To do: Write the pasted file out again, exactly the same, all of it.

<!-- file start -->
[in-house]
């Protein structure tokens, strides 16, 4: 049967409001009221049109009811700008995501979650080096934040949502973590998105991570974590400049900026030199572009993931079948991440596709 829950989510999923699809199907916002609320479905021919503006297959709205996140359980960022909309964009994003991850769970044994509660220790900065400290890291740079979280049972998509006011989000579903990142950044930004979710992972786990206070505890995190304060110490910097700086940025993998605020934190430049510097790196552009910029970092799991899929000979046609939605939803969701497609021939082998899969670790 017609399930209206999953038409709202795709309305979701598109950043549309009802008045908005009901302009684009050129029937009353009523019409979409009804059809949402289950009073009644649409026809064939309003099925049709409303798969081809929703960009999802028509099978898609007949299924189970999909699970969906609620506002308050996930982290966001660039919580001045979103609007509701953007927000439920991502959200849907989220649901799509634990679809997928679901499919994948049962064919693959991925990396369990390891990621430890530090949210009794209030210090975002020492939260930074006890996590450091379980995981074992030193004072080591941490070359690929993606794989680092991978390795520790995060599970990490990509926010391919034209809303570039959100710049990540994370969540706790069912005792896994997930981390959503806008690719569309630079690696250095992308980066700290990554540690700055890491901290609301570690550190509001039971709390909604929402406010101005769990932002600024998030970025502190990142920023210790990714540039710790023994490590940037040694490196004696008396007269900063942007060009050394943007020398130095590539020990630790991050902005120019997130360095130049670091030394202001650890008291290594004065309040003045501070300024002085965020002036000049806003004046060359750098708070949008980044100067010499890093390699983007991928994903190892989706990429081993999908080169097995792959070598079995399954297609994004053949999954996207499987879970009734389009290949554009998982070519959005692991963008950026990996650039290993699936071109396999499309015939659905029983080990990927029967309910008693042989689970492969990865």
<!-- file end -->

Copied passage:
[in-house]
């Protein structure tokens, strides 16, 4: 049967409001009221049109009811700008995501979650080096934040949502973590998105991570974590400049900026030199572009993931079948991440596709 829950989510999923699809199907916002609320479905021919503006297959709205996140359980960022909309964009994003991850769970044994509660220790900065400290890291740079979280049972998509006011989000579903990142950044930004979710992972786990206070505890995190304060110490910097700086940025993998605020934190430049510097790196552009910029970092799991899929000979046609939605939803969701497609021939082998899969670790 017609399930209206999953038409709202795709309305979701598109950043549309009802008045908005009901302009684009050129029937009353009523019409979409009804059809949402289950009073009644649409026809064939309003099925049709409303798969081809929703960009999802028509099978898609007949299924189970999909699970969906609620506002308050996930982290966001660039919580001045979103609007509701953007927000439920991502959200849907989220649901799509634990679809997928679901499919994948049962064919693959991925990396369990390891990621430890530090949210009794209030210090975002020492939260930074006890996590450091379980995981074992030193004072080591941490070359690929993606794989680092991978390795520790995060599970990490990509926010391919034209809303570039959100710049990540994370969540706790069912005792896994997930981390959503806008690719569309630079690696250095992308980066700290990554540690700055890491901290609301570690550190509001039971709390909604929402406010101005769990932002600024998030970025502190990142920023210790990714540039710790023994490590940037040694490196004696008396007269900063942007060009050394943007020398130095590539020990630790991050902005120019997130360095130049670091030394202001650890008291290594004065309040003045501070300024002085965020002036000049806003004046060359750098708070949008980044100067010499890093390699983007991928994903190892989706990429081993999908080169097995792959070598079995399954297609994004053949999954996207499987879970009734389009290949554009998982070519959005692991963008950026990996650039290993699936071109396999499309015939659905029983080990990927029967309910008693042989689970492969990865």